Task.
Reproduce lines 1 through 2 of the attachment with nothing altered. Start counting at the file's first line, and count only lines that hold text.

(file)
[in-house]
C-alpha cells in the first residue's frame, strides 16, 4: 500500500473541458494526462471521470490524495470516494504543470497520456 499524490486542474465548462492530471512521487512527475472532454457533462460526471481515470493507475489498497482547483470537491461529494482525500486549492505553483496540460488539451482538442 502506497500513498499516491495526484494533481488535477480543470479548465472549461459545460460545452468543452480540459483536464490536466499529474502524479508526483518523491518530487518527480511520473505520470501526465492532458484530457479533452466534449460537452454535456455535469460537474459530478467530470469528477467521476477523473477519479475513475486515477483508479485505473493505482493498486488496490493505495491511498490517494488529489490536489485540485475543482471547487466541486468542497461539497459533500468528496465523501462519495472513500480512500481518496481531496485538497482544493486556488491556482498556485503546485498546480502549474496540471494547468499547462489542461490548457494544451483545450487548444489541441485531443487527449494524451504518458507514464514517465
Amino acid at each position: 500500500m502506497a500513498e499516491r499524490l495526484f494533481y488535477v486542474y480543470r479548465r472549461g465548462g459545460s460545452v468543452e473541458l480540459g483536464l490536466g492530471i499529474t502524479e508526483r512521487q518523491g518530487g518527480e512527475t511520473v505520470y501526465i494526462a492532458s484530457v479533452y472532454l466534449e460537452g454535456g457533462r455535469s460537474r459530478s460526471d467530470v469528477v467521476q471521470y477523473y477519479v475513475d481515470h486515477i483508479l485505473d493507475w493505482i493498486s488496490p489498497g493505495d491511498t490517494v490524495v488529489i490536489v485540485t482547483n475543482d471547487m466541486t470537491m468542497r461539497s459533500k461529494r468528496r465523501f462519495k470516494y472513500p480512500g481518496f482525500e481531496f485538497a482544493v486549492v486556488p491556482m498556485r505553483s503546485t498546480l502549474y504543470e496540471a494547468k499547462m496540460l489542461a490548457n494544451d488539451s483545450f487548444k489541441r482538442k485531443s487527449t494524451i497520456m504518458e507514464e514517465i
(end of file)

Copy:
[in-house]
C-alpha cells in the first residue's frame, strides 16, 4: 500500500473541458494526462471521470490524495470516494504543470497520456 499524490486542474465548462492530471512521487512527475472532454457533462460526471481515470493507475489498497482547483470537491461529494482525500486549492505553483496540460488539451482538442 502506497500513498499516491495526484494533481488535477480543470479548465472549461459545460460545452468543452480540459483536464490536466499529474502524479508526483518523491518530487518527480511520473505520470501526465492532458484530457479533452466534449460537452454535456455535469460537474459530478467530470469528477467521476477523473477519479475513475486515477483508479485505473493505482493498486488496490493505495491511498490517494488529489490536489485540485475543482471547487466541486468542497461539497459533500468528496465523501462519495472513500480512500481518496481531496485538497482544493486556488491556482498556485503546485498546480502549474496540471494547468499547462489542461490548457494544451483545450487548444489541441485531443487527449494524451504518458507514464514517465